The folks at Spice Village downtown have not lost their sense of humor, though February’s ice storm put the premises under water and prompted a temporary move to 924 Austin Ave. until repairs conclude.
A message posted on the wall to “gals and guys” says, “I know what you’re thinking. There are only two bathrooms. But I appreciate patience as we deal with all the nuances and quirks of this temporary place.”
A manager on duty, Robin Martin, said Spice Village thanks customers who have remained loyal and expects a return home by summer’s end.
Gregg Glime, with Coldwell Banker Commercial, said the agency put Spice Village in temporary quarters owned by local investor Kevin Baker. He said it is his understanding Spice will stay there throughout the summer. The site is between Stumpy’s Hatchet House and WBC Furniture on Austin Avenue.
Spice’s collection of 60 shops appears to be weathering the storm for now, literally. Despite Monday’s deluge, walk-in traffic proved brisk in the early afternoon, lookers pausing beside children’s books, stylish apparel, scented soaps, microwave-safe stuffed animals and irreverent messages on shirts, wall-hangings, cup towels, whatever. Try these on for size: “At my age, ‘getting lucky’ means finding my car in the parking lot,” or, “Shut up liver, you’re fine,” or, “I laughed so hard tears ran down my leg.”
A venue titled Who’s a Good Dog Boutique featured merchandise emblazoned with, “A spoiled rotten dog lives here.” Elsewhere, passersby were sternly cautioned that, “In this kitchen, we lick the spoon.”
There were socks, lots of socks. There were “sip talkers,” coffee cups sporting clever sayings for those who speak their mind. There were replicas of double-barrel shotguns and AR-15 rifles that serve as barbecue lighters.
There were “Tooth Fairy Pillows,” and infant wearables bearing Texas Tech, Baylor University and Texas A&M logos. Somebody with a sardonic streak set up a display where Baylor-themed merchandise shares space with that of LSU, the new home of longtime Baylor Lady Bears’ coach Kim Mulkey.
Apparently all in good fun, as this Spice Village pop-up store of 11,000 square feet awaits its return to Second Street and Mary Avenue, where shops cover about 30,000 square feet. A steep wooden stairway greets those entering the building, though elevators also are available, and patrons walk hardwood floors as they shop.
The temporary spot has a concrete floor, and drywall awaits texturing. A small work crew busied itself atop ladders Monday as customer traffic circulated. But the noise of progress is faint compared to that at River Square Center, where nearly 90,000 square feet of restaurant, retail and office space is being remodeled, repaired or both, said Chad Robinson, a partner in Brazos River Capital, which is the Robinson family’s real estate investment arm.
“Everyone’s working hard, and hopefully we’ll have tenants up and running this summer. Mostly we’re just replacing any Sheetrock or flooring that could not be dried out with drying equipment, not giving mold a chance to take root,” said Robinson. “The drying process began a couple of days after the February freeze, and work continues.”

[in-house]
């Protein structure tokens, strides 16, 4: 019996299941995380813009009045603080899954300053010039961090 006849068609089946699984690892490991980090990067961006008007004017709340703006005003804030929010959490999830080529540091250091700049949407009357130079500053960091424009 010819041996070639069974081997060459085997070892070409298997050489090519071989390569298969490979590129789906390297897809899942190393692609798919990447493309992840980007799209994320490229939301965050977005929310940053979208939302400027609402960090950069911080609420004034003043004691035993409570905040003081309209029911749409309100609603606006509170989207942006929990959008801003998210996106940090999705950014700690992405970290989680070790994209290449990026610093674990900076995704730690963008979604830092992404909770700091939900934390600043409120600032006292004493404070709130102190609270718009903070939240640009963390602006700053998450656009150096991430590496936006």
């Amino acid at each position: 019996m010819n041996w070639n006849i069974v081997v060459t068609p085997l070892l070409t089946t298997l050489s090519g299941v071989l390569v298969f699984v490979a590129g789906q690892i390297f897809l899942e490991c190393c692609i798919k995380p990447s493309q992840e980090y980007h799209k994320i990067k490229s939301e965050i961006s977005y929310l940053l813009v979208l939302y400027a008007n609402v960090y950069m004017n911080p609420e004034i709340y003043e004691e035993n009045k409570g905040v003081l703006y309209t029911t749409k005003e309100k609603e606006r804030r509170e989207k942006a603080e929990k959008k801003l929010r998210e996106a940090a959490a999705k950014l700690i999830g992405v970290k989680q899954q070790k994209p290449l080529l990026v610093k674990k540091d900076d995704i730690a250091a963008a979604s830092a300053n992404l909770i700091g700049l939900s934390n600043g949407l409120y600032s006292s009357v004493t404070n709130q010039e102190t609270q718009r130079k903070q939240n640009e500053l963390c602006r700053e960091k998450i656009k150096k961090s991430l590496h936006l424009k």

Remodeling of professional offices on the third floor began before the record-setting freeze, said Robinson, and crews are applying finishing touches.
Robinson would not get specific about dollar figures, but said insurance helped cover remediation and repair associated with damage caused by February’s freeze. Thawing pipes burst, saturating River Square Center. Remodeling and finishing work on the third floor “was not weather-related,” said Robinson.
Robinson said the redone professional office space should rate a Class A designation, and will be marketed at $22 to $24 a square foot.
He said Spice Village and its popular neighbor, The Olive Branch restaurant, should return within weeks but had no firm date to announce.
“I don’t want to create false expectations for their customers,” he said.
Leah Stewart, who owns and operates The Olive Branch, said in an email message she misses her customers and is counting the days to a fresh start.
“Our last day of business in 2021 was Feb. 14. We were forced to cancel our Valentine’s Day dinner due to snow and driving conditions,” said Stewart via email. “We discovered the running water and damage on Feb. 17. The building owners have done a nice job responding to the crisis and are working hard to get us up and running again.”
She said St. Alban’s Episcopal Church has allowed the restaurant to use its commercial kitchen to honor catering events already on the books.
“We will retain our 5,000 square feet, but have no plans to acquire more,” she said, referencing River Square Center. “The newly revamped space will include updated and remodeled bathrooms, fresh paint and flooring, and new custom bars and longer operating hours complete with happy hour specials,” she added. “We have several projects that still need to be finished. We are also battling the same delivery challenges that most people are facing these days and are still waiting on some equipment to arrive.”
She said she hopes to schedule ticketed dinners to reintroduce The Olive Branch to the public and to give staffers training and experience.
She urged the public to follow social media for updates.